The central insight of my life seeped in slowly during the decade after I left prison work for private practice. A dimorphism is the division of a species into two different types, like male and female. I was focused on the other dimorphism so prominent in primates, and in the prison: dominance and submission. The basic insight was that if the principles that produced this linked and accelerated variety of evolution arose in one interactive dimorphism—male and female, it could arise in the other one, too—dominance and submission.
In the years after I left prison work, it began to seem transparent to me that dominance and submissive mentalities had evolved the capacity to select one another producing a closely coordinated division of labor “on the ground.” In small prehuman, hominid groups this dimorphism evolved to be expressed as authority and obedience.
Crucial to understanding the ramifications of this concept is to draw the distinction between an individual with a dominant temperament, which is a lifelong proclivity to be dominant, and a dominant or submissive mentality. Dominance and submission mentalities are mutually exclusive (one mental state inhibits the other) so that both cannot exist within the same individual simultaneously. So here I was not merely postulating that two individuals could undergo an already strange and controversial process of evolution, but that two mental states or mentalities within individuals could do so.
Blithely unaware of the complexity of explaining all these concepts, in 1988 I did start communicating with other scientists about this phenomenon in the newly formed Human Behavior and Evolution Society. I had become so smitten with its power to explain so many mysteries in human evolution that that all these complications had entirely melted away and for me and it all seemed so clearly obvious. But it was not science. I had come away from my study of Freud with a belief in veracity of the process of identification in which the emotional experiences of others can be understood by experiencing them in oneself—also commonly known as empathy. Similar to the entire edifice of psychoanalytic theory, my proposals were being constructed by means of the “instrument” of empathy. The raw data were the prisoners’ firsthand descriptions of their emotional experiences. Meanwhile I had become conversant with the scientific thinking in the field.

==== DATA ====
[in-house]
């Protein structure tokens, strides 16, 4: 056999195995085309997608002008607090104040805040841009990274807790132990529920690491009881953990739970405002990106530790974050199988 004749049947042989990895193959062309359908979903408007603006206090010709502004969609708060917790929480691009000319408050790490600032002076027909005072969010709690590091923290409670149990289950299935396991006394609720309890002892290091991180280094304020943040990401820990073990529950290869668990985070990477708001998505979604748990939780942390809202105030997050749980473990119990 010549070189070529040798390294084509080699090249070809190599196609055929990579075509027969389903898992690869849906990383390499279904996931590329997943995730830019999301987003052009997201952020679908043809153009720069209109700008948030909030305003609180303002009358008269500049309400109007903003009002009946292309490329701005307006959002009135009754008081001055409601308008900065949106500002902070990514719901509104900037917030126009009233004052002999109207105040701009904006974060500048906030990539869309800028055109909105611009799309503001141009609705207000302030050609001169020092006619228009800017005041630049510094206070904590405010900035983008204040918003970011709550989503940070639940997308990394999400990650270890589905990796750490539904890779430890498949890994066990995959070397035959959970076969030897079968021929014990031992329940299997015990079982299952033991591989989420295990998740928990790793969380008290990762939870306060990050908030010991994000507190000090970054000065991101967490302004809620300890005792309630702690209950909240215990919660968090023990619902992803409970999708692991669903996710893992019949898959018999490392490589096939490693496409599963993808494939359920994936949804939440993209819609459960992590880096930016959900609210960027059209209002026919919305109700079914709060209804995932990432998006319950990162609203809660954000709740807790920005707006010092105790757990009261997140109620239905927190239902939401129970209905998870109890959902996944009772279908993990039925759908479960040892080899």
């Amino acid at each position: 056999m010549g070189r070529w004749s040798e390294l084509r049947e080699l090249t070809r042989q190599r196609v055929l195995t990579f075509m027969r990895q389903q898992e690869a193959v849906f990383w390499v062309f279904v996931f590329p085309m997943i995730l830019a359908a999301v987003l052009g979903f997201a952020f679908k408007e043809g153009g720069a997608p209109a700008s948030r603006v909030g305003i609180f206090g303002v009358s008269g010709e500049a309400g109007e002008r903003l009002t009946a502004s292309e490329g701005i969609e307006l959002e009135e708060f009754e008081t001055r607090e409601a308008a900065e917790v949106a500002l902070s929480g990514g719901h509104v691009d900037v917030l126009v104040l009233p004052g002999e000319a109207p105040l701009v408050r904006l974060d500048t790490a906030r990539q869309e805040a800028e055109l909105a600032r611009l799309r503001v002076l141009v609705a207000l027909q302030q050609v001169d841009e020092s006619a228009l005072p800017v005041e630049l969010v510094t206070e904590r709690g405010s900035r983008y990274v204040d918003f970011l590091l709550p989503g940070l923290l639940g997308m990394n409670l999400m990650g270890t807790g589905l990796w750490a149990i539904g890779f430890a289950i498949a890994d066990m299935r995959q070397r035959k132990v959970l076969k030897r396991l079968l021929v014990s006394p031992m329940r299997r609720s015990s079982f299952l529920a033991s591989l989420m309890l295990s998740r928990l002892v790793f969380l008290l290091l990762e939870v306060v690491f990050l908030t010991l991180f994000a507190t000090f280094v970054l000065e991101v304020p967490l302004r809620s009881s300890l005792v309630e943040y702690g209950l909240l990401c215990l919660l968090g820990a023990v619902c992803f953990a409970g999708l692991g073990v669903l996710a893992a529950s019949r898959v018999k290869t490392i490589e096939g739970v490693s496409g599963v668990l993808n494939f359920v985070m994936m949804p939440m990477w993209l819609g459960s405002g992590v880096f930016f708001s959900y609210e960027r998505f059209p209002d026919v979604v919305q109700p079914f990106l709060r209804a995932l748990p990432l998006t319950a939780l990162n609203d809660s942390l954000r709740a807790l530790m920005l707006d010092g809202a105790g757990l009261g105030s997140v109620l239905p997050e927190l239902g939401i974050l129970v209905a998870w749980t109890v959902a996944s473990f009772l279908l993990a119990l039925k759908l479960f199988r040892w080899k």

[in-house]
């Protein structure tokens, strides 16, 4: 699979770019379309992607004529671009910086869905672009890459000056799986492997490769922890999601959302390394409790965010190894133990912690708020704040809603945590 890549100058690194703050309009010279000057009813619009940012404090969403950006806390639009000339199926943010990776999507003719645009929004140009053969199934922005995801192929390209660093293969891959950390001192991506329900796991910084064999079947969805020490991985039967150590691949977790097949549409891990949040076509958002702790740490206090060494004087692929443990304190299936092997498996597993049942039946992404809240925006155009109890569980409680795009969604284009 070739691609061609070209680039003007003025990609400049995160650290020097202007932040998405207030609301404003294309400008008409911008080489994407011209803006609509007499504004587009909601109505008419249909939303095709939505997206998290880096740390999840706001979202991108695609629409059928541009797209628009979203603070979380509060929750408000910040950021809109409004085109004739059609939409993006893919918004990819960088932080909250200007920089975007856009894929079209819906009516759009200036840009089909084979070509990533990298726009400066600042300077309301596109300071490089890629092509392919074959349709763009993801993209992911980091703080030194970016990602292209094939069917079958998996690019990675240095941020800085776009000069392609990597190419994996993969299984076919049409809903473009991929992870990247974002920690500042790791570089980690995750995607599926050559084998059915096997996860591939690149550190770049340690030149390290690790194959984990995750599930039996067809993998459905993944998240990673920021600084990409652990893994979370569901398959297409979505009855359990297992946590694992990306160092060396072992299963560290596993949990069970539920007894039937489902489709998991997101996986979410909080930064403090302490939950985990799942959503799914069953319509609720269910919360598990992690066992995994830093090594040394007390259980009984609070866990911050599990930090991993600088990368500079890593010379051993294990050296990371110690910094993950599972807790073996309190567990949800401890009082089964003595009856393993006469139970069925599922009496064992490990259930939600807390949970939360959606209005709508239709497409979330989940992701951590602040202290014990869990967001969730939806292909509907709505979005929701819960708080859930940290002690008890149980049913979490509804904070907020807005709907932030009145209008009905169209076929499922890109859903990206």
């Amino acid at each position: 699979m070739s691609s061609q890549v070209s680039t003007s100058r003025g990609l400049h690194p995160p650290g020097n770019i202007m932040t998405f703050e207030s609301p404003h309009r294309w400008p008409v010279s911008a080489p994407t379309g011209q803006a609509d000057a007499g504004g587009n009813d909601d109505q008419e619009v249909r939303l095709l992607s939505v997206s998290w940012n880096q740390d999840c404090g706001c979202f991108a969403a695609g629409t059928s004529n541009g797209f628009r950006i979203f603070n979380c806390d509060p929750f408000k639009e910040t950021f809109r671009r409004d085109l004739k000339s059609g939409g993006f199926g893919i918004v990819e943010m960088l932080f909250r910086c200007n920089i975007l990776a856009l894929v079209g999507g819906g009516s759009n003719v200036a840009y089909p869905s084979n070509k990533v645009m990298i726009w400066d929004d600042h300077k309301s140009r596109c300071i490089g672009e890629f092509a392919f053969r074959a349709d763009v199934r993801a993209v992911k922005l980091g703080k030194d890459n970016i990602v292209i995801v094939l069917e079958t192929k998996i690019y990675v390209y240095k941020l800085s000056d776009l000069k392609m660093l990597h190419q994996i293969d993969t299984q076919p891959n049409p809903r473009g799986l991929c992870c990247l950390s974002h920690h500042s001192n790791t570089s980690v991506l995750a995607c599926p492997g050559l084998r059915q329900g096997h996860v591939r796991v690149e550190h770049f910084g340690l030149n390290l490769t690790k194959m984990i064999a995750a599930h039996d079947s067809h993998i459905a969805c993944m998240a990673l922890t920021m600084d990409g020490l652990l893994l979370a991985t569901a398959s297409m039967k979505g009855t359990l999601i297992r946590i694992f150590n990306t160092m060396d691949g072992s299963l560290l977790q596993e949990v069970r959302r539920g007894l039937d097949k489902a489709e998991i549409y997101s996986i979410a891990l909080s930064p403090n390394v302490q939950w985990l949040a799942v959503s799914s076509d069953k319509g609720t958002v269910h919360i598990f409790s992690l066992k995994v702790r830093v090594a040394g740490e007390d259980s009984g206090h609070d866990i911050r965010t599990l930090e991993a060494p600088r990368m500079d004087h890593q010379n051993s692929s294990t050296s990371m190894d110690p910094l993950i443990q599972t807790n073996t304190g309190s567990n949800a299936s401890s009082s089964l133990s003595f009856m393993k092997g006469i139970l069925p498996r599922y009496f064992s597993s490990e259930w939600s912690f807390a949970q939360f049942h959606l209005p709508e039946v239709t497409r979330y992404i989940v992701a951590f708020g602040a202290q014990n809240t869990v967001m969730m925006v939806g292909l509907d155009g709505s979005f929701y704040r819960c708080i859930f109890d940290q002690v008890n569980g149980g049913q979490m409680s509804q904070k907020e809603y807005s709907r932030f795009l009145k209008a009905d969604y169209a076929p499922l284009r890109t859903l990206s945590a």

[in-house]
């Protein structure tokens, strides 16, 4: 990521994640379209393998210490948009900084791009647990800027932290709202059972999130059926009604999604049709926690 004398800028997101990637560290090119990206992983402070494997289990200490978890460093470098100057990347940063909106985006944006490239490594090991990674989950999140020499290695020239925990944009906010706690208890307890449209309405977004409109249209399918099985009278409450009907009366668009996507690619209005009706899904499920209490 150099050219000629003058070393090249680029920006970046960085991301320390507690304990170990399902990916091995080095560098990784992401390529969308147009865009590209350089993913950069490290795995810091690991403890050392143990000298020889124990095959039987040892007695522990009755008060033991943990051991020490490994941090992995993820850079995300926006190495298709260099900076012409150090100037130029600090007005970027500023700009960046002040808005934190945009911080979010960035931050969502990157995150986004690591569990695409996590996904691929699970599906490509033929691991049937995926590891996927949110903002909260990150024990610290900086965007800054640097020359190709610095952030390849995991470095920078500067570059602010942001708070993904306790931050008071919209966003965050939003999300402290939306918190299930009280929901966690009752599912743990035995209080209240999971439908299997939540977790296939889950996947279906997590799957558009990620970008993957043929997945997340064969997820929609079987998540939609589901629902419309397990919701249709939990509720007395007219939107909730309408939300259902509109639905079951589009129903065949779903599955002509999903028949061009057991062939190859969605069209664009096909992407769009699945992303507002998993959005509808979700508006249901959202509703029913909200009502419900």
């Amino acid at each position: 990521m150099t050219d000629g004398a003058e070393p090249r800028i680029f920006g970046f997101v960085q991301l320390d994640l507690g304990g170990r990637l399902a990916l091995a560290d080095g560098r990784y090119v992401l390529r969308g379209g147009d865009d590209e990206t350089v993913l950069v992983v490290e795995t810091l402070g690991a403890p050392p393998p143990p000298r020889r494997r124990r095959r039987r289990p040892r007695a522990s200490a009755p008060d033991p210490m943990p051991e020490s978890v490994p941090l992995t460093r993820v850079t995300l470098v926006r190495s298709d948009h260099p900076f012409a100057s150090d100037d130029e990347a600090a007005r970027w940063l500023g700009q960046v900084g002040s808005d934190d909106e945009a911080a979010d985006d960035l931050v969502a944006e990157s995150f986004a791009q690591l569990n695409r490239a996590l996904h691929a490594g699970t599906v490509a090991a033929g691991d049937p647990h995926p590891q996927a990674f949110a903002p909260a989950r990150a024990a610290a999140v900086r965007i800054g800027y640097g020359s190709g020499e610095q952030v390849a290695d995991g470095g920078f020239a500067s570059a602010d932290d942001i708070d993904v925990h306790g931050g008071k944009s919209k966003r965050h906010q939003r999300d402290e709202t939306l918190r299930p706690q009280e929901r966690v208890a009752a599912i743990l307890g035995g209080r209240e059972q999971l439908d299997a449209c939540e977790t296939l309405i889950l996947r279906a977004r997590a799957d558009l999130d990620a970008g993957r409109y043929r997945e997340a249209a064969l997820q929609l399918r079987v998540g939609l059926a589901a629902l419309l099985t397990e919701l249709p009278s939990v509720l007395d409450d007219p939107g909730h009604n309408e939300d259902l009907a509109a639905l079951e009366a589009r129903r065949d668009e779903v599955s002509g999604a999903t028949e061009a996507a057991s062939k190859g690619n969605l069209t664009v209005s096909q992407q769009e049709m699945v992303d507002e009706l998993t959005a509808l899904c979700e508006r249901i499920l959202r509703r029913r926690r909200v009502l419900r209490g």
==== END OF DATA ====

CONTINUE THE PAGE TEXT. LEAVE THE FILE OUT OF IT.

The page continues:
The possibility that humans might be truly altruistic has been a classic problem for Darwin’s theory of natural selection. By definition, the altruist is in the business of promoting someone else’s survival and procreation. In 1971, Robert Trivers restated Darwin’s own speculation as to the evolution of morality, expressed concisely in The Descent of Man: “As the reasoning and powers of foresight . . . became improved, each man would soon learn from experience that if he aided his fellow-men, he would commonly receive aid in return.” Trivers named this “if you scratch my back, I’ll scratch yours” hypothesis “reciprocal altruism.”
A breakthrough in the understanding of this peculiar quandary occurred in the 1960s when William Hamilton observed and mathematically calculated that altruism in insects occurs in proportion to their genetic relatedness. Most concisely stated, Hamilton showed that altruism is favored when the fitness costs to the helper are outweighed by the benefits to the recipient from their genetic relatedness. Hamilton called this form of selection among kin, “inclusive fitness.” This concept was adopted by E. O. Wilson, the founder of sociobiology (the biology of sociality), and popularized by Richard Dawkins in his classic, The Selfish Gene (1976).
Another facet of the attempt to understand the evolution of cooperation was and is the purely mathematical field of game theory, which is the study of decisions made on the basis of how others will respond. This field flourished with development of computer models capable of testing “winning” interactive strategies that theoretically would be naturally selected. Mathematicians are held in awe in the academic circles because they have access to the arcane Platonic realm of absolute proofs. Hamilton’s mathematics convinced Edward Wilson of the correctness of kin selection (although recently a younger mathematician has convinced him to abandon it). However, even the most sophisticated models make the base assumption that the interacting entities are identical individuals who make decisions on the basis of their own self-interest. In my proposal, I envision that selection inclusion occurs between two different kinds of mentalities between individuals. The result of this evolutionary process is that two (or more) individuals combine into a new kind of relational entity. This entity is defined by the “internalized” division of labor between individuals into authority and obedience that then becomes orders-of-magnitude more powerful in competition with mere single individuals. After this proposed book is published, I would eagerly anticipate the efforts of mathematicians to model the selection inclusion of dominance and submission mentalities. The mechanism of sexual selection, which is the other example of this same process, was finally proven to be mathematically feasible in the 1980’s—over a hundred years after Darwin proposed it.
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